Mr. Penumbra's 24-Hour Bookstore is about a bookstore and the slightly fantastical people who frequent it, for either work or pleasure. There's a secret society that funds it and keeps it going in the background, and to start with I thought there was going to be some actual magic worked into the secret society. While there were no wands or incantations, there was still magic in the story. There was magic in the way the 26-year-old star and narrator of the story believes that physical bookstores will carry on because people still like the way books smell, and you can't get that through your Kindle (I read an actual book edition). There was magic in Robin Sloane's final message, that being immortal isn't about living forever, it's about what you do with your life and your impact on the people around you. And I have to disagree with his assertion that this book, like all books before it and after, will fade to the back of my mind - I don't think it will fade at all, I think I'll remember the descriptions of Mr Penumbra's 24-Hour Bookstore with it's three storey shelves and the waybacklist for many years to come.

Report This Apr 08, 2013
  • mombrarian rated this: 5 stars out of 5.

Funny, thoughtful, engaging story with mystery elements that tackles how and where print books and all things electronic intersect.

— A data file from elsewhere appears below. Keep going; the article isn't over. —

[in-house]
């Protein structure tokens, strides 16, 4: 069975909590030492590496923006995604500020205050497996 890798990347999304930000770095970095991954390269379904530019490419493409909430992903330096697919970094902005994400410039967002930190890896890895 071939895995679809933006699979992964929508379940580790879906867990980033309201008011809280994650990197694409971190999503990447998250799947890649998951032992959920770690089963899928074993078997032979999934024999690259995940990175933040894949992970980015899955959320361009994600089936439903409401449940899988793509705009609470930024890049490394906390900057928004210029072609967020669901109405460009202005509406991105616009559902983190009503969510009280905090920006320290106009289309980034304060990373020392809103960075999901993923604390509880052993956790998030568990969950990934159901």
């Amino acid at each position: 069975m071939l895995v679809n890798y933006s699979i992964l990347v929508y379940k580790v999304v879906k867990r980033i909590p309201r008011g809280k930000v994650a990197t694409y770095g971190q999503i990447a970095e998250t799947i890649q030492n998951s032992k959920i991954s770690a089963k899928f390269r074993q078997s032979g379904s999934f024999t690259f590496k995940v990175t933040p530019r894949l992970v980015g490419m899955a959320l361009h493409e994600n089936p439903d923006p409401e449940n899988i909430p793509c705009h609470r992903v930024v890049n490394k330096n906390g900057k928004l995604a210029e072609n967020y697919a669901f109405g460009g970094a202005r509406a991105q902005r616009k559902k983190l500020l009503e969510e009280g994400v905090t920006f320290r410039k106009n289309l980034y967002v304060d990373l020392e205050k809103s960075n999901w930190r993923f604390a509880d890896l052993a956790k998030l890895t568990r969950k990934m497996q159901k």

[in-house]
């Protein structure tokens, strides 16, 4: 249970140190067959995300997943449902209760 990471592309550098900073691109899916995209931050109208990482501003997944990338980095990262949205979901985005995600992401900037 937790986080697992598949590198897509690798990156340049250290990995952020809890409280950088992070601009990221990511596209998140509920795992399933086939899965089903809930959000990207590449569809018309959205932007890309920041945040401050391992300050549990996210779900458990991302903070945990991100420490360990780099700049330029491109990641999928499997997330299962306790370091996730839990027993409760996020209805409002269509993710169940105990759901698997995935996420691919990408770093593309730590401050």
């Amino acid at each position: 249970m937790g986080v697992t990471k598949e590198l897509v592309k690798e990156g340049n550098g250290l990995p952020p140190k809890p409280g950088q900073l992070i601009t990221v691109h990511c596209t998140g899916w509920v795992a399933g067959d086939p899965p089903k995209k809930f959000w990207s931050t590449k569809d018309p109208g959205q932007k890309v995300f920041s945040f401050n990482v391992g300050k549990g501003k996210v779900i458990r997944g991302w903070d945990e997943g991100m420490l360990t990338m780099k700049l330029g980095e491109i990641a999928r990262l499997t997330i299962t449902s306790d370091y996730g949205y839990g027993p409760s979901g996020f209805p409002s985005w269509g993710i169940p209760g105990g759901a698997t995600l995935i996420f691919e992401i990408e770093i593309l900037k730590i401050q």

Report This Feb 19, 2013
  • Suzanne_Library rated this: 5 stars out of 5.

Delightful! Truly a medicine for melancholy. The NY Times critic thought the ending was a bit too pat, but a dark, ambiguous, postmodern ending would not fit this novel at all. It's a love letter to text in all its forms.


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"...so many favors have passed between us now that they are no longer distinguishable as individual acts, just a bright haze of loyalty. Our friendship is a nebula."

Report This Jan 23, 2014
  • sammier rated this: 5 stars out of 5.

Your life must be an open city, with all sorts of ways to wander in.

Report This Jan 23, 2014
  • sammier rated this: 5 stars out of 5.

"We need James Bond with a library science degree."

Report This Jan 23, 2014
  • sammier rated this: 5 stars out of 5.

"What do you seek in these shelves?"


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Author Talk with Robin Sloan via Google's Author Series

Author Robin Sloan talks about his charming book with folks at Google.

Find it at WCLS